Normally an upper second class Honours degree, or equivalent qualification from a university recognised by the University of Stirling. Degrees can be in any relevant discipline. If English is not your first language, you must provide evidence of proficiency such as a minimum IELTS score of 7.0 with a minimum of 6.5 in any individual test.

To find out more about this programme please contact:

Professor Paul Cairney (Director) p.a.cairney@stir.ac.uk

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Scottish Independence: How and Should You Vote?

Modern Studies Day, University of Stirling, 2013

If you are a Modern Studies student in Scotland, the independence referendum presents an unusual opportunity to take part in the very thing you are studying. You can look into the background of the referendum and the main issues in the debate and then use that information to make a choice. This is rare. The added bonus is that you can vote if you are under 18 (and at least 16). This is also a rare opportunity. In that context, three main questions arise: should you vote; should you be allowed to vote; and, what should you consider when you vote?

Should You Vote?

Yes.

Should you be allowed to vote?

The debate about voting from 16, rather than 18, does not cause fights to break out in pubs or supermarkets, or even come up very often in polite conversation – but it can often seem like a polarised discussion. The issue became party political in Scotland (briefly) because the vote-at-16 proposal came primarily from the SNP Government, prompting some to wonder aloud if the measure was being used to boost the Yes-to-independence vote. However, the evidence seems to suggest that 16-18 year olds are no more likely to vote for independence than (many) older people; the under 18 population looks likely to produce a No vote (you can track these polls on the website run by John Curtice – What Scotland Thinks). Further, this move has since been proposed by other major figures, such as UK Labour’s leader Ed Miliband (calling for 16 year olds to have the vote in UK General Elections).

The handy thing about this kind of polarised discussion is that it is based on (albeit well-reasoned) simple assertion on both sides. Some of the arguments are set out in a Democratic Audit post – and I summarise them below*:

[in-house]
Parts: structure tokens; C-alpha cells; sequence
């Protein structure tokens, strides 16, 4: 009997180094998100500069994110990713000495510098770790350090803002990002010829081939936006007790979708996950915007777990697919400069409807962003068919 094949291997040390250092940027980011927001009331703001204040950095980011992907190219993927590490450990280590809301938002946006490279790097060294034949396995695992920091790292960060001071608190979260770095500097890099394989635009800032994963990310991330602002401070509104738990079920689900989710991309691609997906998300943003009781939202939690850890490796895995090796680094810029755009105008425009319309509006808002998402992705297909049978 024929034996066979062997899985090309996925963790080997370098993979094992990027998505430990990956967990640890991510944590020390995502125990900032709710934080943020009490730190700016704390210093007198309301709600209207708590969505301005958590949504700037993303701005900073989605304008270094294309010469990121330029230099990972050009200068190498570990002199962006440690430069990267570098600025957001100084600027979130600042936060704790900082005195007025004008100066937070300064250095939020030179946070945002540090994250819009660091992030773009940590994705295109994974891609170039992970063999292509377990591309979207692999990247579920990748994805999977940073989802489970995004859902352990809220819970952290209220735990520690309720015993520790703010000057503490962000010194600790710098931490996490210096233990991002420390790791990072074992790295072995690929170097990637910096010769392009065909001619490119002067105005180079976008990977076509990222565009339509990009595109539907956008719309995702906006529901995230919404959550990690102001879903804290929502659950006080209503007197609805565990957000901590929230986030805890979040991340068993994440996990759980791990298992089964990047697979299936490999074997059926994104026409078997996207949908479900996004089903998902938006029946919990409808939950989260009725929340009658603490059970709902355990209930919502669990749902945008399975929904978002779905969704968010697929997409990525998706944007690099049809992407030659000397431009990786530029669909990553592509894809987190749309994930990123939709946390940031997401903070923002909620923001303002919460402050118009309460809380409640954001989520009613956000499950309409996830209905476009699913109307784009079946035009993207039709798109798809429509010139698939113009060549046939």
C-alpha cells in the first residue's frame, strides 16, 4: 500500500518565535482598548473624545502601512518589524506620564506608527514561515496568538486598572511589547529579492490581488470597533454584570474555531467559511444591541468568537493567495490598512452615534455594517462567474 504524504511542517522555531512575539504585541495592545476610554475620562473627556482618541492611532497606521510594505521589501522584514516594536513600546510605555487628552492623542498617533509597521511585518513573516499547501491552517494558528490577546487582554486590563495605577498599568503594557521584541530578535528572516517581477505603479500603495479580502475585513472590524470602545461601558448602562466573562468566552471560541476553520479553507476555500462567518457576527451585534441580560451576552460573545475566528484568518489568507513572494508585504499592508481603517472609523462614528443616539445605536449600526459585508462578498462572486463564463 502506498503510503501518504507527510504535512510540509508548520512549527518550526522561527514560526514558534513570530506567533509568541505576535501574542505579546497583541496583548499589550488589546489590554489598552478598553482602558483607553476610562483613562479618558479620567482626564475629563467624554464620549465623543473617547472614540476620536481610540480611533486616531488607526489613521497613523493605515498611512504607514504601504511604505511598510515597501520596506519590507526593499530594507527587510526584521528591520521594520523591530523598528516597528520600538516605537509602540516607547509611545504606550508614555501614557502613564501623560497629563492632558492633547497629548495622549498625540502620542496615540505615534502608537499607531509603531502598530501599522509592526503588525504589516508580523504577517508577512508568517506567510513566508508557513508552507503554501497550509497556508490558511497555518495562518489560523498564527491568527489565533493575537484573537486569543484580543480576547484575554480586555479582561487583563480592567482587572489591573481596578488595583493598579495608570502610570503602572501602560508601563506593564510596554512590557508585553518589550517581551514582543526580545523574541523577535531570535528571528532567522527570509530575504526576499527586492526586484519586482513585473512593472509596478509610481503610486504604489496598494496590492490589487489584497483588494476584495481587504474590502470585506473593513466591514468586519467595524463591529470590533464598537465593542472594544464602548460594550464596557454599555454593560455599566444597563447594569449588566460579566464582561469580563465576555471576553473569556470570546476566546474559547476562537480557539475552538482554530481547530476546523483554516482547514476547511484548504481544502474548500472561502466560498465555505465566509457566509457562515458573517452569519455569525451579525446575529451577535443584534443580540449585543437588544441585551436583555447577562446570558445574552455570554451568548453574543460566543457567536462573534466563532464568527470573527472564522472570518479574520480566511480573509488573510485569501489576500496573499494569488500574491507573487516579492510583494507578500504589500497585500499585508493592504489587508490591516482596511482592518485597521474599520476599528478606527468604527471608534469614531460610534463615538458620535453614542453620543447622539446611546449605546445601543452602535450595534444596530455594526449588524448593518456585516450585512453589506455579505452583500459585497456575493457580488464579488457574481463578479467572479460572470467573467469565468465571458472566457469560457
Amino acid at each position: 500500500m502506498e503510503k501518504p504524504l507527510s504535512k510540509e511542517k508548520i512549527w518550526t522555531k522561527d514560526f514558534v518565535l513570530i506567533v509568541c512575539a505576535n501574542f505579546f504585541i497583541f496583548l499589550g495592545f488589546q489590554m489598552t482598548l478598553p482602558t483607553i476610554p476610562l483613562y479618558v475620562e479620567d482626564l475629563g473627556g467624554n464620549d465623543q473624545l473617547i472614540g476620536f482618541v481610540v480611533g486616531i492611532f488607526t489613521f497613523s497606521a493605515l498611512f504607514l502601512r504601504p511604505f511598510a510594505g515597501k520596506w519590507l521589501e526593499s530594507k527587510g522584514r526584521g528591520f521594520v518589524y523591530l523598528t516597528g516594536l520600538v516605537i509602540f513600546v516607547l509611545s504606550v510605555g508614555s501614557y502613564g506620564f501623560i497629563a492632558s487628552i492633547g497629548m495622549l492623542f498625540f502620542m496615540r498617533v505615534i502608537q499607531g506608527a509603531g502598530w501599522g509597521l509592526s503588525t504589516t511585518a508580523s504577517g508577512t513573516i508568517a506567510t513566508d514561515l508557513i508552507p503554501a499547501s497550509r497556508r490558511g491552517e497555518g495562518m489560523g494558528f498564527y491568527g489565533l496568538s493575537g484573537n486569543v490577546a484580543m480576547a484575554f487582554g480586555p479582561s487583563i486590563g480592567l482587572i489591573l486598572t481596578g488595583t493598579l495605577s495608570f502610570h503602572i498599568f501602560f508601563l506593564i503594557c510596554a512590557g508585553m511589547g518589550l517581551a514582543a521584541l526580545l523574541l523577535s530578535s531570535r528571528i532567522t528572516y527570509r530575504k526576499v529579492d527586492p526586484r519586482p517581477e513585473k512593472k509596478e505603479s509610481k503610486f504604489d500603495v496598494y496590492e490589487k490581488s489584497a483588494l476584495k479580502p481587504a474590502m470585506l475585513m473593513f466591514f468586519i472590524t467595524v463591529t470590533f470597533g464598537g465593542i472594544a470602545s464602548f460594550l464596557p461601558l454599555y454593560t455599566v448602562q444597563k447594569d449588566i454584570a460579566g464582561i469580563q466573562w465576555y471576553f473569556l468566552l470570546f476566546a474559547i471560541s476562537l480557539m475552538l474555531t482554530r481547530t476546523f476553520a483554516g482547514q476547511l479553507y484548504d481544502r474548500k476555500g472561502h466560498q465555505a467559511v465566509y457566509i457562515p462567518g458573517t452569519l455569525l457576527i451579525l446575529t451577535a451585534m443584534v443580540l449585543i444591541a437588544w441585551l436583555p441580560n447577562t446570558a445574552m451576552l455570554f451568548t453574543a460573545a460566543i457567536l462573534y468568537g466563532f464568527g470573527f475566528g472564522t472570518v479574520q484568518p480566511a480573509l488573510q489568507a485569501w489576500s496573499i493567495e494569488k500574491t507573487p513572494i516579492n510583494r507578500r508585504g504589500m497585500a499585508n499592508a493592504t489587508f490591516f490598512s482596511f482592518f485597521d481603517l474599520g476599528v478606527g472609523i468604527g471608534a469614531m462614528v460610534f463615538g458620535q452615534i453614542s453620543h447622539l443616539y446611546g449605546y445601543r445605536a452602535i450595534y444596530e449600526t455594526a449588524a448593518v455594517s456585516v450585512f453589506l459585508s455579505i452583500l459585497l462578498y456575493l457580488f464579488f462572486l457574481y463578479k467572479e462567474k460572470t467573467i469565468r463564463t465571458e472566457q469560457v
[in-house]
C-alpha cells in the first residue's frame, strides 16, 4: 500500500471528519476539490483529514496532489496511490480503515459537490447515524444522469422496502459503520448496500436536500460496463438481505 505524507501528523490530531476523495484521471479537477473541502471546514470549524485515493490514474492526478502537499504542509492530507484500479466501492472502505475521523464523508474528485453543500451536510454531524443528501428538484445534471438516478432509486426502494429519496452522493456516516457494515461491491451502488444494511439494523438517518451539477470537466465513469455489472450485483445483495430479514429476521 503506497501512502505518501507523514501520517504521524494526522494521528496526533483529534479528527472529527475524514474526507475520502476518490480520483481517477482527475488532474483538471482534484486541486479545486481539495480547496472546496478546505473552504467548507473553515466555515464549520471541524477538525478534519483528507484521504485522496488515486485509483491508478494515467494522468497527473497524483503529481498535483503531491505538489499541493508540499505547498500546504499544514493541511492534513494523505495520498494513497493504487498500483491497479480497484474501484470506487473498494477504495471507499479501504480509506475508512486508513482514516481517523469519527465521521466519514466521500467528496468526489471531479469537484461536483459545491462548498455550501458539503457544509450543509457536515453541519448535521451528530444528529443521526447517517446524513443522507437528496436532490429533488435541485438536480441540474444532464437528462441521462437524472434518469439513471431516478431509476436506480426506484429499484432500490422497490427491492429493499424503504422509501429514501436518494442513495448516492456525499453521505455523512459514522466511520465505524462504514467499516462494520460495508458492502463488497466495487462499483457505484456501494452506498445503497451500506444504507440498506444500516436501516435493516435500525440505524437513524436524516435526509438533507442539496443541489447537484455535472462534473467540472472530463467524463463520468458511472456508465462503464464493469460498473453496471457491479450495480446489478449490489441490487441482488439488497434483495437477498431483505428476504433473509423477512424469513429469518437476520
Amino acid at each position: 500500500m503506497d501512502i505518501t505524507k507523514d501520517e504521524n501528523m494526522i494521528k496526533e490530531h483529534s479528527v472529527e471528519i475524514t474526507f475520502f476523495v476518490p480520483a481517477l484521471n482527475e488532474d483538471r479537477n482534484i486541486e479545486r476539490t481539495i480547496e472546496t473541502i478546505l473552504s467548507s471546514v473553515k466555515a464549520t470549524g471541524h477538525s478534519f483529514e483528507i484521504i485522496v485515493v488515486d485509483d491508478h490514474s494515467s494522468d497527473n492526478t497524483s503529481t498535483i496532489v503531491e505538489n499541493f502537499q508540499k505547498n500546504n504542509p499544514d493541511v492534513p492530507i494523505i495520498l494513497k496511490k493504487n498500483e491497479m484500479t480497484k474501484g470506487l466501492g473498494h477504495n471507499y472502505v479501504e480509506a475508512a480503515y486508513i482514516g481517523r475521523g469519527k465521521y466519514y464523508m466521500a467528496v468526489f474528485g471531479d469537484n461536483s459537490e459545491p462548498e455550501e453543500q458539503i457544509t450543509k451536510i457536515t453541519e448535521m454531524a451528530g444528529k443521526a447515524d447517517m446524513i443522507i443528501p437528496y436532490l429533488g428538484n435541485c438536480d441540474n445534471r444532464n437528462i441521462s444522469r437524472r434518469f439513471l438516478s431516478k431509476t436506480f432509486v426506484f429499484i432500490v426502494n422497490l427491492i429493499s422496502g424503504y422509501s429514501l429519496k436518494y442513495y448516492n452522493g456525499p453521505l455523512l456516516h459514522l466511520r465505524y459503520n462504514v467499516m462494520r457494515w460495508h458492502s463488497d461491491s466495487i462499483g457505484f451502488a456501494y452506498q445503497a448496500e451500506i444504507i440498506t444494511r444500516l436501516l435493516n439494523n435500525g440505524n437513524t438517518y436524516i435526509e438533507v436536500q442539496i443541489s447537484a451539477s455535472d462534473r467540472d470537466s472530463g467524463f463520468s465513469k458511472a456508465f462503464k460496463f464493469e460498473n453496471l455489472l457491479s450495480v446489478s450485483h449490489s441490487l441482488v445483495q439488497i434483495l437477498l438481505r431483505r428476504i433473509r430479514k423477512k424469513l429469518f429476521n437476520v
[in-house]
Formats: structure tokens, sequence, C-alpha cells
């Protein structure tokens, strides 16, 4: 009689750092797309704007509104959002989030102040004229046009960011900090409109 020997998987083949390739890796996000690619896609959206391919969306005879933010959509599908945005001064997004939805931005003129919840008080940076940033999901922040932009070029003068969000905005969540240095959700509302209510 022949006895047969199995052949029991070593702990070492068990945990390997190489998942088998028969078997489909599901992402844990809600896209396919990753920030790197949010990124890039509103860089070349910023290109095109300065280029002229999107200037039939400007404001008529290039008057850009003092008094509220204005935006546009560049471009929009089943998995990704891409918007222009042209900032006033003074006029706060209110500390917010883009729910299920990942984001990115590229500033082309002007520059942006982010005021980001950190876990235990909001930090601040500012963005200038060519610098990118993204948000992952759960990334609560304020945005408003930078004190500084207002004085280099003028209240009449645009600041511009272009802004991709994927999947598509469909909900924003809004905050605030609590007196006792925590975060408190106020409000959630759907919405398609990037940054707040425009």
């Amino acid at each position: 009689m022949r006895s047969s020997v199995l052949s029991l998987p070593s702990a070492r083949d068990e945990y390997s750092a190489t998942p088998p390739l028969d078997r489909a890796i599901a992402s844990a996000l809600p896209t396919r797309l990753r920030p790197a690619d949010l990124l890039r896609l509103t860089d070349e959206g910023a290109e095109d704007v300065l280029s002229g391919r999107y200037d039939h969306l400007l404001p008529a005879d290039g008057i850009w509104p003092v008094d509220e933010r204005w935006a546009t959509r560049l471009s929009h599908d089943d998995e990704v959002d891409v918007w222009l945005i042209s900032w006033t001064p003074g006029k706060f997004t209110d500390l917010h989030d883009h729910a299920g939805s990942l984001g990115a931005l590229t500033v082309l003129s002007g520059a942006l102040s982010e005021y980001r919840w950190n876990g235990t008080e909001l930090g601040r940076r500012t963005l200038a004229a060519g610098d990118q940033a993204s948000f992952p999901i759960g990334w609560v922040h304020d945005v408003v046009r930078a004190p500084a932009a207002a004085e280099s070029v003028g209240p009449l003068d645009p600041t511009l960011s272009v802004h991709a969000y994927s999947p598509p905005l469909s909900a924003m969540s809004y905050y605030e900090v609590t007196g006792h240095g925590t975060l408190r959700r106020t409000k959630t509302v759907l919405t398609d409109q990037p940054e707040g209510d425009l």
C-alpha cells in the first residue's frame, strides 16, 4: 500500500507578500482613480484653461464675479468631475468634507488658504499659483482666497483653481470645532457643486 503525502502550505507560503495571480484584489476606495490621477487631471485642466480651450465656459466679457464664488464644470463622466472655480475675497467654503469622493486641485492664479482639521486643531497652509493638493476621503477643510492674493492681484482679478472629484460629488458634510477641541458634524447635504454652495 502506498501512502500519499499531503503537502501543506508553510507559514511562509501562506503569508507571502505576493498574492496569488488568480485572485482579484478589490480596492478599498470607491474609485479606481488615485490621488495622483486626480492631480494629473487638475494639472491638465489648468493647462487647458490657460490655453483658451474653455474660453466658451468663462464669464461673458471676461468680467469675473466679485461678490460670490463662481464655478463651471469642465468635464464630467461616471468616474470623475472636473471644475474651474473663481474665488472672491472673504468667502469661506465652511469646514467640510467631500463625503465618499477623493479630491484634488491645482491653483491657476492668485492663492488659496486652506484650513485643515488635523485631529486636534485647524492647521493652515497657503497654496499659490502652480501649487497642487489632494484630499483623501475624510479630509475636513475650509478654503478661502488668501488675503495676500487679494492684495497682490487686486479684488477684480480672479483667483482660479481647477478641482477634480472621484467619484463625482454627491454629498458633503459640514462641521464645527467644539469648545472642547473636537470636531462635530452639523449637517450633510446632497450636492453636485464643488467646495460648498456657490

On the one side is the argument that people are not knowledgeable or mature enough to make important decisions at that age.

On the other side is the argument that voting is a fundamental human right.

On this basis, the debate revolves around making these claims consistent with this sort of evidence:

  • The age of maturity. People can make other major decisions (such as join the army) and do important things (such as pay tax) when they are 16, so giving them the right and responsibility to vote is consistent with their other rights and responsibilities. However, in many cases, under-18s need parental permission to make major life choices (although in Scotland you can marry at 16) and tend not to pay meaningful amounts of tax at that age. Further, 18 seems like the major symbol of maturity in this regard – voting at 18 may be the ‘international norm’, and recent decisions by the UK and Scottish Governments (such as raising the smoking age to 18, the same as the buying-alcohol and buying-fireworks age) suggest that they see 18 as the dawn of maturity. The choice of 18 may be both an arbitrary and consistent position supported by the majority of the public.
  • Many people are disengaged from politics. So, lowering the voting age may encourage a sense of citizenship at an earlier age. It may also encourage younger people to seek a political career, which might help reduce the average age of elected representatives. Or, in the absence of a fundamental shift in culture/ attitudes, in which voting and other political participation feels like a civic duty, it will just exacerbate low voting rates and low participation in politics. Much of the argument may relate to the symbolism of extending the franchise. Social groups given the vote for the first time (such as women, social classes and ethnic minorities) may have given it great symbolic value and felt compelled to use it wisely as a result – but would this feeling apply to young people in the same way? Can we identify the same demand for representation based on a widespread perception of injustice?

If I were you, I’d use this discussion to be quite chippy. When I voted, I’d feel like I was sticking it to someone making half-baked claims about my maturity. Ironically, it’s not a mature approach to life, but you can’t have everything. The half-handy thing for you is that you only have to worry about this issue when you study it, not when you engage in politics. Like anyone else, you can now vote even if you have no knowledge of Scottish politics and/ or no maturity whatsoever. The only major difference with over-18s is that, legally, they may vote after getting quite drunk in the pub and/or buying sparklers for the walk home.

What should you consider when you vote?

Let’s say you want to make a mature, well informed, decision. How would you decide? What should you consider? We can identify a range of issues, from the philosophical to the self-interested to the psychological.

The philosophical questions